In general, in one aspect, the invention is directed to a wagering game system. The system comprises a plurality of wagering game terminals connected to a network. Each wagering game terminal is capable of conducting a wagering game in which an outcome is randomly selected from a plurality of outcomes, and each wagering game terminal contributing a predetermined award to the network. The system further comprises a network controller for aggregating awards contributed by the wagering game terminals into an award pool. The network controller is configured to reapportion the awards and to randomly assign reapportioned ones of the awards to the wagering game terminals. The network controller reapportions the awards by increasing a credit amount of some awards and decreasing a credit amount of other awards while keeping a total credit amount in the award pool fixed.
In general, in another aspect, the invention is directed to a method of increasing volatility in wagering game terminals. The method comprises the step of pooling awards from the wagering game terminals into an award pool and reapportioning the awards in the award pool such that some awards are increased while other awards are decreased, but a total credit amount in the award pool remains fixed. Reapportioned ones of the awards are randomly selected for the wagering game terminals such that each wagering game terminal may receive a reapportioned award that is less than, the same as, or greater than an award contributed by the wagering game terminal.
In general, in still another aspect, the invention is directed to a wagering terminal. The wagering game terminal comprises a wager input device for accepting a wager from a player at the wagering game terminal and a display unit for displaying a wagering game having an outcome that is randomly selected from a plurality of outcomes. The wagering game terminal further comprises a controller for controlling the display unit, the controller causing the display unit to display a plurality of awards corresponding to a predetermined payout scheme of the wagering game terminal. At least one of the awards is replaced on the display unit with a variable credit symbol representing a variable credit amount that is determined by an external source and subsequently used by the wagering game terminal as part of the predetermined payout scheme.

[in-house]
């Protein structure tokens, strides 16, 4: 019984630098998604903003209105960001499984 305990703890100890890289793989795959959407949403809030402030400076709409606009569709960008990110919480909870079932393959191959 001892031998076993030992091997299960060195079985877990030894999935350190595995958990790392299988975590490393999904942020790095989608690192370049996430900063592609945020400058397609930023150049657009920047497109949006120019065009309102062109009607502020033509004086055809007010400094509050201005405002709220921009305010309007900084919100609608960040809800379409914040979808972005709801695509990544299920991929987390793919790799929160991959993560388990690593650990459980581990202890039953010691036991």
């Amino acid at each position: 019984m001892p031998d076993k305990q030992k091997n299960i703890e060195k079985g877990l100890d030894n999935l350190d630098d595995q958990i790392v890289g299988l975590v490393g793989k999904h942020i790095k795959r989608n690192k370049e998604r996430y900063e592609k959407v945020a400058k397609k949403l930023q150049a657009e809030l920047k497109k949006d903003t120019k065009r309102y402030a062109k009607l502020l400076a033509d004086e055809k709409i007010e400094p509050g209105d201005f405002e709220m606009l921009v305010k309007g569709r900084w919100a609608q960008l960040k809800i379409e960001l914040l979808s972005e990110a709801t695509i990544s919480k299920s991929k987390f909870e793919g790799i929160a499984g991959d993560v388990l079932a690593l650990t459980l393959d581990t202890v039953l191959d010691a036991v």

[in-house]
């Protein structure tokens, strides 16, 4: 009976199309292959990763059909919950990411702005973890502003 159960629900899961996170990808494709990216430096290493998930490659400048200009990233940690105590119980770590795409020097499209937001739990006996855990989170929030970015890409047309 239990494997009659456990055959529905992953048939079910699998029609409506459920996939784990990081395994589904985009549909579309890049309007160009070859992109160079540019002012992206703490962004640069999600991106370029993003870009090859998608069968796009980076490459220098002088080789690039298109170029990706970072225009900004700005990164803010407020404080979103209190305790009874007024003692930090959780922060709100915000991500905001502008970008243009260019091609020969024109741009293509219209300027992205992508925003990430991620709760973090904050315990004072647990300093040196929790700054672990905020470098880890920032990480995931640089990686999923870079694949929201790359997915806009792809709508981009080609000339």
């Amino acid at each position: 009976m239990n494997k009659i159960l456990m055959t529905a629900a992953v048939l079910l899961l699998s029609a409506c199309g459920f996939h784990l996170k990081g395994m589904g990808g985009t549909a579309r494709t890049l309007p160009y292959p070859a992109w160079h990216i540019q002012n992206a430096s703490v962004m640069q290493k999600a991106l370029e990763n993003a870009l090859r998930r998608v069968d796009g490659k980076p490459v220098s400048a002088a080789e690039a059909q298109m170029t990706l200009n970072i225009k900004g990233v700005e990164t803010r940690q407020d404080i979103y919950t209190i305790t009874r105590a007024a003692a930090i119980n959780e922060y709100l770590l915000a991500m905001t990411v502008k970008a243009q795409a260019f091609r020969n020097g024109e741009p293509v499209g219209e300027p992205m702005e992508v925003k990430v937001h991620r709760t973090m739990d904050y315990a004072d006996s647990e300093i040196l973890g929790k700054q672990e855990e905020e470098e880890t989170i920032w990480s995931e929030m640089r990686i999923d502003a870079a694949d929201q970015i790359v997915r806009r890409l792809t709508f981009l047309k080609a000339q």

The above summary of the present invention is not intended to represent each embodiment, or every aspect, of the present invention. The detailed description and figures will describe many of the embodiments and aspects of the present invention.
The foregoing and other advantages of the invention will become apparent upon reading the following detailed description and upon reference to the drawings, wherein:
While the invention is susceptible to various modifications and alternative forms, specific embodiments have been shown by way of example in the drawings and will be described in detail herein. It should be understood, however, that the invention is not intended to be limited to the particular forms disclosed. Rather, the invention is to cover all modifications, equivalents, and alternatives falling within the spirit and scope of the invention as defined by the appended claims.